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How 3D printers made a motorcycle, skis and snowboard

Lucas Mearian | May 22, 2015
Large production parts can be commonplace now with 3D printing.

Even the bearings are plastic, which Fry said have held up to the heat and stress of more than 20 miles of riding. "The bearings proved to be very rugged," he said.

Aside from the motor,  which was purchased separately, the only parts of the bike that weren't printed were its belt drive, side mirrors and its kickstand, Fry said. Those parts were afterthoughts, and the mirrors were added for bling and the kickstand for convenience when showing the motorcycle.

Building a large object like a motorcycle doesn't come without some major frustrations, including 3D printers that malfunctioned, power outages that shut down a print midway through, and misprints that forced engineers to go back to the drawing board.

"It took us 150 to 170 hours of build time for the frame," Fry said. "As we got halfway through some prints, they'd fail; that can really add time to the build."

An odd speed bump in the build process was created by residual solvent left behind after being used to remove an extensive amount of support material left over from the 3D-printing process. Support scaffolding is often printed to hold up parts with gaps and projecting cantilevers until printing is finished. Then the support material is either cut away or dissolved using solvents.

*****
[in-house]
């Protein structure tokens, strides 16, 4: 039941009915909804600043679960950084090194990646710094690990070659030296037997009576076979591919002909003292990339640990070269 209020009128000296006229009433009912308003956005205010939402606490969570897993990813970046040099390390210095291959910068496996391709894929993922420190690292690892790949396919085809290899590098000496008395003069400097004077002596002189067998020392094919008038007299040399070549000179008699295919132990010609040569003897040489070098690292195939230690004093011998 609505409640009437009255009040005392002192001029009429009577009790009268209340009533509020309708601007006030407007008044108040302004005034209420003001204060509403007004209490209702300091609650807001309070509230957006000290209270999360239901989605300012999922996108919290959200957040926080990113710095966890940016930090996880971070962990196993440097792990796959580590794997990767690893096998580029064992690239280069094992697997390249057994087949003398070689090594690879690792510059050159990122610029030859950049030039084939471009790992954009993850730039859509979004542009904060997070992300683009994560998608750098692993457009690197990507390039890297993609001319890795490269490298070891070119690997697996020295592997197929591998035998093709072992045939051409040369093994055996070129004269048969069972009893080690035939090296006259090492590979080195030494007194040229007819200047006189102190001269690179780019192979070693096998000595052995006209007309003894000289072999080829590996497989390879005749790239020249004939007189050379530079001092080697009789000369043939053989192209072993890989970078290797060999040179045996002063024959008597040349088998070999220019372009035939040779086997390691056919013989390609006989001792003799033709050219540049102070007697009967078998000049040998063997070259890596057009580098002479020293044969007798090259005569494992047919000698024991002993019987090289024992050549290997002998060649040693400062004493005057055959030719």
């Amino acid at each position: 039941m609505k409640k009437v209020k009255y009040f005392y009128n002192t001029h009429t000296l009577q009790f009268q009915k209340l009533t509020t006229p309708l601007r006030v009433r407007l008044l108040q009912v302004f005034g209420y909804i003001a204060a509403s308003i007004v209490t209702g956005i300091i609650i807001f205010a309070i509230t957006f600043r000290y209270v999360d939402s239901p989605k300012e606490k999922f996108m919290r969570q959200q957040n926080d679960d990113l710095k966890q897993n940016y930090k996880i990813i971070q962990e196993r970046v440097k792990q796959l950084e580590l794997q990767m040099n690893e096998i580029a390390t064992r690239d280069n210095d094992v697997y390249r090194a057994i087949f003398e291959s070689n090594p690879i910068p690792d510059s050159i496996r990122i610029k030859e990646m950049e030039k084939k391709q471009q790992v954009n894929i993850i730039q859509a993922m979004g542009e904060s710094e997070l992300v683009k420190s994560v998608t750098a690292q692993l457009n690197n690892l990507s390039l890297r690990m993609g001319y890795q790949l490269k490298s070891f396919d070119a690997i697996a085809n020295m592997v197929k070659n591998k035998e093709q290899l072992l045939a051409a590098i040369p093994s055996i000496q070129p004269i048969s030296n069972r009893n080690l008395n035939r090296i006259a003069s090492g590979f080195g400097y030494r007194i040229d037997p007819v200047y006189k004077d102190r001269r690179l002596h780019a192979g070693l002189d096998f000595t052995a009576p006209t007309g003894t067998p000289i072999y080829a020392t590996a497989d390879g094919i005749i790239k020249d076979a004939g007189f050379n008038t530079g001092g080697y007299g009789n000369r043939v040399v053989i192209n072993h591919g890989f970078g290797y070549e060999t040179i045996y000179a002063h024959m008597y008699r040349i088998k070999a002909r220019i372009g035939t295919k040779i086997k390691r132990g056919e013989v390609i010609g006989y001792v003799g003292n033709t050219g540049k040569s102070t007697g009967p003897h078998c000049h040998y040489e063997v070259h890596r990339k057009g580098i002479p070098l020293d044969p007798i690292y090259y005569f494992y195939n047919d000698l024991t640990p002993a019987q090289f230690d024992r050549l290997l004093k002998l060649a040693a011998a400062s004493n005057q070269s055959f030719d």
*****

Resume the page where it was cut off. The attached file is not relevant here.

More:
The solvent fluid would settle in nooks and crannies of the motorcycle and continue to weep from the bike for weeks, often fouling finishing operations and leaving streaking on the surface of parts.

Fry said he learned the hard way to meticulously clean the solvent from bike and finishing processes.

3D printing your snow sports

Like TE Connectivity, industrial 3D printer maker Stratasys had something to prove when its Skunkworks division set out to manufacture working skis and a snowboard.

Dominic Mannella, a senior applications engineer with Stratasys Skunkworks, said the one thing he didn't have to concern himself with was designing the skis or snowboard.

There is, what Mannella called, a "vibrant" online DIY ski community, and he was able to find all the plans he needed to construct the skis from CAD drawings.

The only part not printed were the skis' bindings.

The skis, modeled after ones from the snow sports company K2, took 120 hours to print. As with all ski bottoms, a slippery layer of P-Tex (polyethylene) became the base on which all other layers were added.

The center, and the thickest layer of the skis, were printed on an enormous Stratasys Fortis 900c 3D printer using an FDM process extruding Ultem 9085 polymer filament. The Ultem is strong and resists moisture, Mannella said. The skis required 50 layers of Ultem to complete.


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